In Quake III Arena, the Pentium III 933MHz picks up where the 866MHz left off. The "Coppermine" core once again shows off how well it scales all the way from 667MHz-1Ghz. The 933MHz outperformed the Athlon 1GHz by a significant margin of 10.8fps and at 119.7fps wasn't too far off the Pentium III 1GHz either. The Athlon 950MHz also falls a little behind the 933MHz, proving that, at higher clock speeds, the Pentium III has a significant advantage in Quake III Arena. As we've stated in previous reviews, this is ultimately due to the Pentium's full-speed on-die L2 cache, which keeps the Pentium's core well fed with data and instructions while the Athlon sits hungry, waiting for more. When AMD ships their Athlons with the new "Thunderbird" (later on this summer) core and its full speed on-die cache, the Pentium III will likely have a strong challenger at high clock speeds, but by then, Intel's Willamette won't be far behind. The big wheel keeps on turning… [break]Bij Thresh's FiringSquad wilden ze weleens testen of dit beestje de 1000Mhz kan trekken... Nou helaas niet dus; zelfs na het uppen van het voltage naar 1.85V kwam het ding niet verder dan 952MHz [/break] We were very anxious to see how high the chip would overclock. Would we finally be able to break the gigahertz barrier? At 933MHz, a measly 10% overclock would put us over the top.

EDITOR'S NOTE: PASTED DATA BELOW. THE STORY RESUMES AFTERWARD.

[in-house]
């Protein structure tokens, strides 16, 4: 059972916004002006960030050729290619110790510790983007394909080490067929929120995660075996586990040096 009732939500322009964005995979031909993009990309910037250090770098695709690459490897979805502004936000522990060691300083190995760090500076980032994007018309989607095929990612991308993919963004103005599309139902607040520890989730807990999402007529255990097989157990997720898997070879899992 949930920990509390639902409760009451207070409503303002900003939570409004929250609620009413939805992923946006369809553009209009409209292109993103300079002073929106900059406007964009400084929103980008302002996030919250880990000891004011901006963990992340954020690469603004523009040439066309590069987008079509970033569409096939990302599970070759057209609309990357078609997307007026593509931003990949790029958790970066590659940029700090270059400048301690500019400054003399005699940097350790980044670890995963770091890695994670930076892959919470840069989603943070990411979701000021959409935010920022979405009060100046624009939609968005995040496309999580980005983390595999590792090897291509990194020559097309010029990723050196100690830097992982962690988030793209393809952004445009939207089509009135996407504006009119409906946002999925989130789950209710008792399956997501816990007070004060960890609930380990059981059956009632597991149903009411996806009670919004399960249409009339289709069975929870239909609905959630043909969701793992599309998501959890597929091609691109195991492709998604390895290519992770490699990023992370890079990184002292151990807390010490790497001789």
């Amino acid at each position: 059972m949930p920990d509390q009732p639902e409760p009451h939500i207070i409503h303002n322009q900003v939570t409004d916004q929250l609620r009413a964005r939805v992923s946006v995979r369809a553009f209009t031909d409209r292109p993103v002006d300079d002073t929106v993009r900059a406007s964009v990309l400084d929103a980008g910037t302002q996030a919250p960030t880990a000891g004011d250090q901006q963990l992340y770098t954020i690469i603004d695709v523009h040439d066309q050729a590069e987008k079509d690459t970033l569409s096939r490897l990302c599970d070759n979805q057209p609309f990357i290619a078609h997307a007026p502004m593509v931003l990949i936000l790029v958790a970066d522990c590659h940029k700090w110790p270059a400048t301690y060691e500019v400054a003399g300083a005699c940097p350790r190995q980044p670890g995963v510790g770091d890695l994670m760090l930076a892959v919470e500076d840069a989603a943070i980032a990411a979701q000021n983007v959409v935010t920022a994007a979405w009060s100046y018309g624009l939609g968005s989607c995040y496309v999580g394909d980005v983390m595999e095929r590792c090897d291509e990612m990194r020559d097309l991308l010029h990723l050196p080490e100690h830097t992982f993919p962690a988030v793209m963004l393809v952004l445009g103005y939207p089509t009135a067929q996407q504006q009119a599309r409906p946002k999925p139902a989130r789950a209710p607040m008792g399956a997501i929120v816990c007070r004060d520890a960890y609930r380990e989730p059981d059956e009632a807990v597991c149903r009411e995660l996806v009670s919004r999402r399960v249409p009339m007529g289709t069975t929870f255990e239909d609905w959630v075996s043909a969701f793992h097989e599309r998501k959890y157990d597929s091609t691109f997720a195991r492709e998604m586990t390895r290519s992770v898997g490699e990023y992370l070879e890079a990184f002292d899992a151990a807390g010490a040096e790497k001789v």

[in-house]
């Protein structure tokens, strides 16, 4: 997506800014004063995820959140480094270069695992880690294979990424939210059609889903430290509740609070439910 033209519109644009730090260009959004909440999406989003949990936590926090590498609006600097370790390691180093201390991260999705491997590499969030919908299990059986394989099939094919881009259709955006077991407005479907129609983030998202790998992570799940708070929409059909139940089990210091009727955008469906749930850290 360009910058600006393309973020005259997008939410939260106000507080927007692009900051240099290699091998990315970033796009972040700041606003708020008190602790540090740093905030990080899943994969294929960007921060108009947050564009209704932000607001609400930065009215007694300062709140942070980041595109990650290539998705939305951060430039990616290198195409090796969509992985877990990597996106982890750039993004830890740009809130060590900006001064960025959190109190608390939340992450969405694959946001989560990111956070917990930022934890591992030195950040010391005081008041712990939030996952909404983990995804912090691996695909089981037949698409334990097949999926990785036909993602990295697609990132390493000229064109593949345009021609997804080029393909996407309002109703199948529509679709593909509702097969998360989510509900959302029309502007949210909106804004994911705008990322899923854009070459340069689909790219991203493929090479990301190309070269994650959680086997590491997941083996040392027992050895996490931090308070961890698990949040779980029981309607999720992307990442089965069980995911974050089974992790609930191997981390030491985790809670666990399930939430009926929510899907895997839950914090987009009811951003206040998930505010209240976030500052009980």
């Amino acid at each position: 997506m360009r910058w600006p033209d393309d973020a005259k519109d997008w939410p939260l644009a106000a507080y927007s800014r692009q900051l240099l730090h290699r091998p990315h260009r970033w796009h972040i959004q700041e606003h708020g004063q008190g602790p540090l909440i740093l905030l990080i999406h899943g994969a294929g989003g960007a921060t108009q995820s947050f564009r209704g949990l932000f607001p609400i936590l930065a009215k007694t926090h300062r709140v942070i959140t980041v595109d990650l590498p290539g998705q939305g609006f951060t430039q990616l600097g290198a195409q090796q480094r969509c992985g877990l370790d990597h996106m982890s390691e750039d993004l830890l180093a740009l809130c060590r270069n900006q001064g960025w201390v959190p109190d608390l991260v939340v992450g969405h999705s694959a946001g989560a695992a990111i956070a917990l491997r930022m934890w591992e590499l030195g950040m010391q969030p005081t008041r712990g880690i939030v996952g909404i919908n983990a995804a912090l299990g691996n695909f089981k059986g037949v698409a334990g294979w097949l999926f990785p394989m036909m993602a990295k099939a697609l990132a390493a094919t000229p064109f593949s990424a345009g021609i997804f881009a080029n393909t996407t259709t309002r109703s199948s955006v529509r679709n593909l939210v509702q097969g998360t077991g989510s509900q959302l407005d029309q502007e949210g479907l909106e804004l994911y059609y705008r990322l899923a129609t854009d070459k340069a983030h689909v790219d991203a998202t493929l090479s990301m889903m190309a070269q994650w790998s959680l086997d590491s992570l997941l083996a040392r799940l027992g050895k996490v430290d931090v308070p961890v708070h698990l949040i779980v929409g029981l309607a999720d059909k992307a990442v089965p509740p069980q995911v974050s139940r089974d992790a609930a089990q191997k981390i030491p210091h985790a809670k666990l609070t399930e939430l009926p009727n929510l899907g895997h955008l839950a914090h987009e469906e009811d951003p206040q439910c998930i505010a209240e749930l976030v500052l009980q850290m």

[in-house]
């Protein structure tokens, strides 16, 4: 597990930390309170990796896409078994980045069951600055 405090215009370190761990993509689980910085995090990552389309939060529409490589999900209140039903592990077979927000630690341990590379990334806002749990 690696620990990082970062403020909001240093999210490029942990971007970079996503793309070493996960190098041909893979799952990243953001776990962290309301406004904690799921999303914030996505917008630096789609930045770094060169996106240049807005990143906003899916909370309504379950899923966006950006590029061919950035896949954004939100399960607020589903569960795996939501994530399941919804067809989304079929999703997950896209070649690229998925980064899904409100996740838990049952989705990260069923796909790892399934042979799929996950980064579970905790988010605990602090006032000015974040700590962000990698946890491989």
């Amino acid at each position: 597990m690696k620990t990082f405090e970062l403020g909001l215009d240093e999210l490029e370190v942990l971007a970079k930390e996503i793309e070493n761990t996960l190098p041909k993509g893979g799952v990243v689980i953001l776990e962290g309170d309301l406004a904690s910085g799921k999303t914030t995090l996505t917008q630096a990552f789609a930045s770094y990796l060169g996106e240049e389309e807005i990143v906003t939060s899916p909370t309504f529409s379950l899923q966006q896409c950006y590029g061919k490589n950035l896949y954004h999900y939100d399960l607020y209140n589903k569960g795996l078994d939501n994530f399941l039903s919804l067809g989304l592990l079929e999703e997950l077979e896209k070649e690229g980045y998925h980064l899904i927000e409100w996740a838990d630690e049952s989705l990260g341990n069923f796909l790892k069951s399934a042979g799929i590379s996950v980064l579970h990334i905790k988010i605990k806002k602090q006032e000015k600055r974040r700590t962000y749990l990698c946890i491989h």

We whipped out our trusty golden orb cooler, our tube of thermal paste, the BE6-II, an Abit Slocket III and then we went to work. Unfortunately, we were only able to get the processor up to 952MHz. Yes, you read that correctly. We were only able to increase the FSB 3MHz above the standard 133MHz FSB speed even after we raised the voltage from 1.70V to 1.85V. At first we thought that the Voodoo 5 couldn't handle the overclocked AGP bus, but we determined that it wasn't the Voodoo's fault after a little testing. Alas, it wasn't meant to be.